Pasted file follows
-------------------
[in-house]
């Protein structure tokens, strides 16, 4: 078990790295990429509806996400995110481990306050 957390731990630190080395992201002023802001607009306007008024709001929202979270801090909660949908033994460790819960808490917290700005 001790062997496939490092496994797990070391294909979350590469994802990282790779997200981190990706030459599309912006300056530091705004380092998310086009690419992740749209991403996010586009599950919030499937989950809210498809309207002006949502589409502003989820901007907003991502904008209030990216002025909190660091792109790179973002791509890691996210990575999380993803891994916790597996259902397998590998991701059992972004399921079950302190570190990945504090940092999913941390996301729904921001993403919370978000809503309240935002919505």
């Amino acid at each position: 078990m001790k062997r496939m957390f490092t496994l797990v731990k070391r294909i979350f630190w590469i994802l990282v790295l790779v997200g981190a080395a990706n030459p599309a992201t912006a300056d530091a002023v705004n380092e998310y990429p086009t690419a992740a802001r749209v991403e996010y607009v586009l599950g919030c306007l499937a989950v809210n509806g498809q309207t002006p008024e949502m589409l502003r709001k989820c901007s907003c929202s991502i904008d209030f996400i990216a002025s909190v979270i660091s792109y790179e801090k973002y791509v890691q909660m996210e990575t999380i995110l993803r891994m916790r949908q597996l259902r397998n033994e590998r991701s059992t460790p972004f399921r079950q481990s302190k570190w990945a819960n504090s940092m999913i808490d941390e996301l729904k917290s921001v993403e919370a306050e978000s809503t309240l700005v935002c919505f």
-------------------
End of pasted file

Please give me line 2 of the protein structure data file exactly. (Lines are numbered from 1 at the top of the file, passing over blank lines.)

């Protein structure tokens, strides 16, 4: 078990790295990429509806996400995110481990306050 957390731990630190080395992201002023802001607009306007008024709001929202979270801090909660949908033994460790819960808490917290700005 001790062997496939490092496994797990070391294909979350590469994802990282790779997200981190990706030459599309912006300056530091705004380092998310086009690419992740749209991403996010586009599950919030499937989950809210498809309207002006949502589409502003989820901007907003991502904008209030990216002025909190660091792109790179973002791509890691996210990575999380993803891994916790597996259902397998590998991701059992972004399921079950302190570190990945504090940092999913941390996301729904921001993403919370978000809503309240935002919505």